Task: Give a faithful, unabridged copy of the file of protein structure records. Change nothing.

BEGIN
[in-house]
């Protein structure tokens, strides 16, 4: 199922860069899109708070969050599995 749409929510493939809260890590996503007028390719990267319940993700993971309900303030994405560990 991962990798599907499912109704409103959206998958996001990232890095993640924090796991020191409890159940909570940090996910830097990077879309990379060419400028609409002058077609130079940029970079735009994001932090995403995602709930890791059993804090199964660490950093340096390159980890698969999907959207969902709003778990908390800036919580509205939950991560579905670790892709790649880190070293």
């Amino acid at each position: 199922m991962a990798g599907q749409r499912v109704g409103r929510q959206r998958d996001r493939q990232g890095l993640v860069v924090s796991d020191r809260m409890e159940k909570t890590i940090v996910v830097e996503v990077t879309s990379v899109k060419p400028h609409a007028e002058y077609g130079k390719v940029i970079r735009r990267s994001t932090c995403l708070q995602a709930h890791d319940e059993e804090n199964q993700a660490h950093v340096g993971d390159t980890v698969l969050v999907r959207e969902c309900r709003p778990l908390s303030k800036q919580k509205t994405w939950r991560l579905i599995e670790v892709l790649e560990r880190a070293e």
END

[in-house]
């Protein structure tokens, strides 16, 4: 199922860069899109708070969050599995 749409929510493939809260890590996503007028390719990267319940993700993971309900303030994405560990 991962990798599907499912109704409103959206998958996001990232890095993640924090796991020191409890159940909570940090996910830097990077879309990379060419400028609409002058077609130079940029970079735009994001932090995403995602709930890791059993804090199964660490950093340096390159980890698969999907959207969902709003778990908390800036919580509205939950991560579905670790892709790649880190070293």
């Amino acid at each position: 199922m991962a990798g599907q749409r499912v109704g409103r929510q959206r998958d996001r493939q990232g890095l993640v860069v924090s796991d020191r809260m409890e159940k909570t890590i940090v996910v830097e996503v990077t879309s990379v899109k060419p400028h609409a007028e002058y077609g130079k390719v940029i970079r735009r990267s994001t932090c995403l708070q995602a709930h890791d319940e059993e804090n199964q993700a660490h950093v340096g993971d390159t980890v698969l969050v999907r959207e969902c309900r709003p778990l908390s303030k800036q919580k509205t994405w939950r991560l579905i599995e670790v892709l790649e560990r880190a070293e």